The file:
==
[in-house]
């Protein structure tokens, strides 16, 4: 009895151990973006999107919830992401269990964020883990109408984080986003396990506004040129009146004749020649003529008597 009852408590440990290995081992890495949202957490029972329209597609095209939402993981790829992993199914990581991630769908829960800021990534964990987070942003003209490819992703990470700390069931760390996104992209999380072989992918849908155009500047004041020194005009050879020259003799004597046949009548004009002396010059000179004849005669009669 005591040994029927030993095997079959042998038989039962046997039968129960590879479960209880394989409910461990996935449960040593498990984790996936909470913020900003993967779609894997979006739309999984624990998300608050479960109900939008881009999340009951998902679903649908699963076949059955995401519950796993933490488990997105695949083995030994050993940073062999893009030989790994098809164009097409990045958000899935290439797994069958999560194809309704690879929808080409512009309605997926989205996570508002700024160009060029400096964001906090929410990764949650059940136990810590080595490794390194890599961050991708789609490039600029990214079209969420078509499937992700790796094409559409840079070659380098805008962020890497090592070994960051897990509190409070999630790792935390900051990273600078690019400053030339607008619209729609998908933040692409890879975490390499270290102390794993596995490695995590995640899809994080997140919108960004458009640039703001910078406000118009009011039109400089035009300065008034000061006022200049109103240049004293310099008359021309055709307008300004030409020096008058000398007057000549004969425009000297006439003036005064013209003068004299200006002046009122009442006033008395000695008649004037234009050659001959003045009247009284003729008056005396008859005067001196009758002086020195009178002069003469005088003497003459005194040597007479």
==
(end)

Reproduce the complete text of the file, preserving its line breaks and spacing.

[in-house]
């Protein structure tokens, strides 16, 4: 009895151990973006999107919830992401269990964020883990109408984080986003396990506004040129009146004749020649003529008597 009852408590440990290995081992890495949202957490029972329209597609095209939402993981790829992993199914990581991630769908829960800021990534964990987070942003003209490819992703990470700390069931760390996104992209999380072989992918849908155009500047004041020194005009050879020259003799004597046949009548004009002396010059000179004849005669009669 005591040994029927030993095997079959042998038989039962046997039968129960590879479960209880394989409910461990996935449960040593498990984790996936909470913020900003993967779609894997979006739309999984624990998300608050479960109900939008881009999340009951998902679903649908699963076949059955995401519950796993933490488990997105695949083995030994050993940073062999893009030989790994098809164009097409990045958000899935290439797994069958999560194809309704690879929808080409512009309605997926989205996570508002700024160009060029400096964001906090929410990764949650059940136990810590080595490794390194890599961050991708789609490039600029990214079209969420078509499937992700790796094409559409840079070659380098805008962020890497090592070994960051897990509190409070999630790792935390900051990273600078690019400053030339607008619209729609998908933040692409890879975490390499270290102390794993596995490695995590995640899809994080997140919108960004458009640039703001910078406000118009009011039109400089035009300065008034000061006022200049109103240049004293310099008359021309055709307008300004030409020096008058000398007057000549004969425009000297006439003036005064013209003068004299200006002046009122009442006033008395000695008649004037234009050659001959003045009247009284003729008056005396008859005067001196009758002086020195009178002069003469005088003497003459005194040597007479």